November 2015

The NSA metadata program that is set to expire in two weeks was designed to provide early warning of a terror attack planned in a foreign safe haven and carried out inside the United States.  Those are some of the most deadly terror attacks we’ve seen, from 9/11 to Mumbai.  And now Paris.

So should the United States be terminating the 215 program just as the Paris attacks show why it was created?  That’s the question I ask in Episode 89 of the podcast as we watch the DC circuit cut short Judge Leon’s undignified race to give the program one last kick before it’s terminated. 
Continue Reading Steptoe Cyberlaw Podcast – Interview with Mark Shuttleworth

Where the hell are the FTC, Silicon Valley, and CDT when human rights and privacy are on the line? If the United States announced that it had been installing malware on 2% of all the laptops that crossed US borders, the lawsuits would be flying thick and fast, and every company in Silicon Valley would be rolling out technical measures to defeat the intrusion. But when China injects malware into 2% of all the computers whose queries cross into Chinese territory, no one says boo. Not the US government, not CDT or EFF, and not the big browser companies. That’s the lesson I draw from episode 88 of the podcast, featuring an in-depth discussion of China’s Great Cannon with Adam Kozy and Johannes Gilger of Crowdstrike. They expand on their 2015 Blackhat talk about China’s deployment of Great Firewall infrastructure to hijack American and Taiwanese computers and use them in a DDOS attack against Github.
Continue Reading Steptoe Cyberlaw Podcast – Interview with Adam Kozy and Johannes Gilger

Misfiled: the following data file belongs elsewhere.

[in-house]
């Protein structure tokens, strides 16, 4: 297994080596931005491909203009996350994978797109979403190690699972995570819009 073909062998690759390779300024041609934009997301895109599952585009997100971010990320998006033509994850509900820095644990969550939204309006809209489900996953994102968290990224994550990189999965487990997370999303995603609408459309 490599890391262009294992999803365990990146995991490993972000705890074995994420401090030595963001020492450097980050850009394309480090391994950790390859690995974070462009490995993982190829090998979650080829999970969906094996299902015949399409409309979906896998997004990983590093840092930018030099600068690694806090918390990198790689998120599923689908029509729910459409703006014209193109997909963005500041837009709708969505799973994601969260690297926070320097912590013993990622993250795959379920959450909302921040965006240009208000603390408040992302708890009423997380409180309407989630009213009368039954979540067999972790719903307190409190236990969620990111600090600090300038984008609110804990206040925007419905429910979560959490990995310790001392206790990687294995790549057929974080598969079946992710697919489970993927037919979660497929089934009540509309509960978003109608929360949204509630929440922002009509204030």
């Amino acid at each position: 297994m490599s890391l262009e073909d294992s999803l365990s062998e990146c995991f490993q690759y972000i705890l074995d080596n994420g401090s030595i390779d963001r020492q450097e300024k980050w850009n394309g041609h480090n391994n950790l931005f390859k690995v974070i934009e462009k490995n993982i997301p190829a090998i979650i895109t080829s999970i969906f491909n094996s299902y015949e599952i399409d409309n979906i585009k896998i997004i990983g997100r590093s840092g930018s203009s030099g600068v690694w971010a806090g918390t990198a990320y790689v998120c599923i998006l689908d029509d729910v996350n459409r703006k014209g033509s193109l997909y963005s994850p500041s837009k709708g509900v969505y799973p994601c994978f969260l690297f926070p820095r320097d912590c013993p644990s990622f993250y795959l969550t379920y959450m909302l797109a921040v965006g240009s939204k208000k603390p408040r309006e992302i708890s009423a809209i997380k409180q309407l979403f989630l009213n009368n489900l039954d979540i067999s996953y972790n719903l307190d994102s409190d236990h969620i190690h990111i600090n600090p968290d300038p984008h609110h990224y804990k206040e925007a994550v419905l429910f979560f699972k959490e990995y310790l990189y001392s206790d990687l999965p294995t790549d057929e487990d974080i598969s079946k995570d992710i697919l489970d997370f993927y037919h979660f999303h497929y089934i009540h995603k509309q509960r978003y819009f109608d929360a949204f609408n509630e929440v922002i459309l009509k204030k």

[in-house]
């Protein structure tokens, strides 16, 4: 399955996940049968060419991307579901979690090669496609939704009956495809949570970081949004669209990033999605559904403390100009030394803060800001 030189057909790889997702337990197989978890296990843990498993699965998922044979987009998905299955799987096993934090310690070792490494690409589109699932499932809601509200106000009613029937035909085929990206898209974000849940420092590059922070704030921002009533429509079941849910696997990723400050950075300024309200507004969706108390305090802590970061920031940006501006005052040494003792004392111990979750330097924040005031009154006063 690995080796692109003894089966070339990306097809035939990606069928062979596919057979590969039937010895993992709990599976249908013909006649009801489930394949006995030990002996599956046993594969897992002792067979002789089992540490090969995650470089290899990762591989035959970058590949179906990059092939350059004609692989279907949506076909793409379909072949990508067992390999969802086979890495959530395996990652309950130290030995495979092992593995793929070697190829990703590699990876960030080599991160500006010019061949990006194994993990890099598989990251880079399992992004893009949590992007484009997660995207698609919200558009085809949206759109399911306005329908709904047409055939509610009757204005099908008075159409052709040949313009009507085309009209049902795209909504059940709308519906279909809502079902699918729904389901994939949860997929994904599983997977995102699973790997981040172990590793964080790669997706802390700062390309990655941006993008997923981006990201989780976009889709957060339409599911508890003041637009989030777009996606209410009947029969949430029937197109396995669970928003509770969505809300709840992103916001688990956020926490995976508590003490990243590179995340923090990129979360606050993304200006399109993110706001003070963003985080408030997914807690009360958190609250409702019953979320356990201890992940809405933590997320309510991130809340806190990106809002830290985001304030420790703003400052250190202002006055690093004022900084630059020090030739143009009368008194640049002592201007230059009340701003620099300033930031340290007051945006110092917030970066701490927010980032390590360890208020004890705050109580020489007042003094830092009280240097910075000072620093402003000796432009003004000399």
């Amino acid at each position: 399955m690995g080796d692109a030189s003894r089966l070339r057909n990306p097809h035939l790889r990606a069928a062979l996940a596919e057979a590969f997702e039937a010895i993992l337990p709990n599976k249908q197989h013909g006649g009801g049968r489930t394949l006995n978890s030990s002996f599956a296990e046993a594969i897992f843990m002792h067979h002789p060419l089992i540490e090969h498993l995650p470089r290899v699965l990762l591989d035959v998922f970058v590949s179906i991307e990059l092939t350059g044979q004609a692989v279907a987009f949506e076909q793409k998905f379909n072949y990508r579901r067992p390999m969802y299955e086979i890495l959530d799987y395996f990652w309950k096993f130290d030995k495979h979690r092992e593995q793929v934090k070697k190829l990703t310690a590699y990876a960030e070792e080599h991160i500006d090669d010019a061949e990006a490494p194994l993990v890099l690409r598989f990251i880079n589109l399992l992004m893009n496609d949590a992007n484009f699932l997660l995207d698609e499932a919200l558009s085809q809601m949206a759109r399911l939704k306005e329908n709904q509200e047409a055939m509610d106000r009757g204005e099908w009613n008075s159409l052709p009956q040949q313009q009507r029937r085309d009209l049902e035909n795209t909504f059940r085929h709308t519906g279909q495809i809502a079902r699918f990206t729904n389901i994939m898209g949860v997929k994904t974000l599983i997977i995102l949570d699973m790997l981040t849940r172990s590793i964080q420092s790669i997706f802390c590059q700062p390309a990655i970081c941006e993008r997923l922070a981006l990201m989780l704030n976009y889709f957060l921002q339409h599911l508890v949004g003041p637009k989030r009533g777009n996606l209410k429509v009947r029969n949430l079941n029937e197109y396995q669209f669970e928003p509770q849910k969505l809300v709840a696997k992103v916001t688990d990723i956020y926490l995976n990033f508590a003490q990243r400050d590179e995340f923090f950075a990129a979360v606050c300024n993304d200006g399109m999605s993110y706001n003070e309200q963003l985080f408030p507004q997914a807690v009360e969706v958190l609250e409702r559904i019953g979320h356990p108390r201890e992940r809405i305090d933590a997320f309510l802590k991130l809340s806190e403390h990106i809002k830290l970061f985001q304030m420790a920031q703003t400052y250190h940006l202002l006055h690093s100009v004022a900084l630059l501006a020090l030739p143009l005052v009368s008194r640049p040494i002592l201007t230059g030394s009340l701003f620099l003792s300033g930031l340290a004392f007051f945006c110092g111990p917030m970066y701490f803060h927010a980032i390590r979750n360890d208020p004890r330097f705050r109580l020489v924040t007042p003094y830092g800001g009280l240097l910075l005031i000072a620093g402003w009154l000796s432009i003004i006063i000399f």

What good is CISA, anyway?

Now that both the House and Senate have passed information sharing bills that are strikingly similar but not identical, the prospects for a change in the law are good.  But what changes, and how much difference will they make to network defenders?  That’s the topic we explore in episode 87 with our guest, Ari Schwartz.  Ari has just finished a tour as senior director for cybersecurity on the United States National Security Council Staff at the White House.  He and I and Alan Cohn go deep into the weeds so you won’t have to.  Our conclusion?  The main value of the bill is that it frees some companies from aging privacy rules that prevented information sharing with groups that include the government.  It also enables companies to monitor their networks without fear of liability under even older privacy laws preventing interception of communications without all parties’ consent.  The other lesson to be drawn from the bill is that privacy groups are still something of a paper tiger without business support.  More than seventy senators voted for CISA over the bleeding bodies of every privacy group in the country. 
Continue Reading Steptoe Cyberlaw Podcast – Interview with Ari Schwartz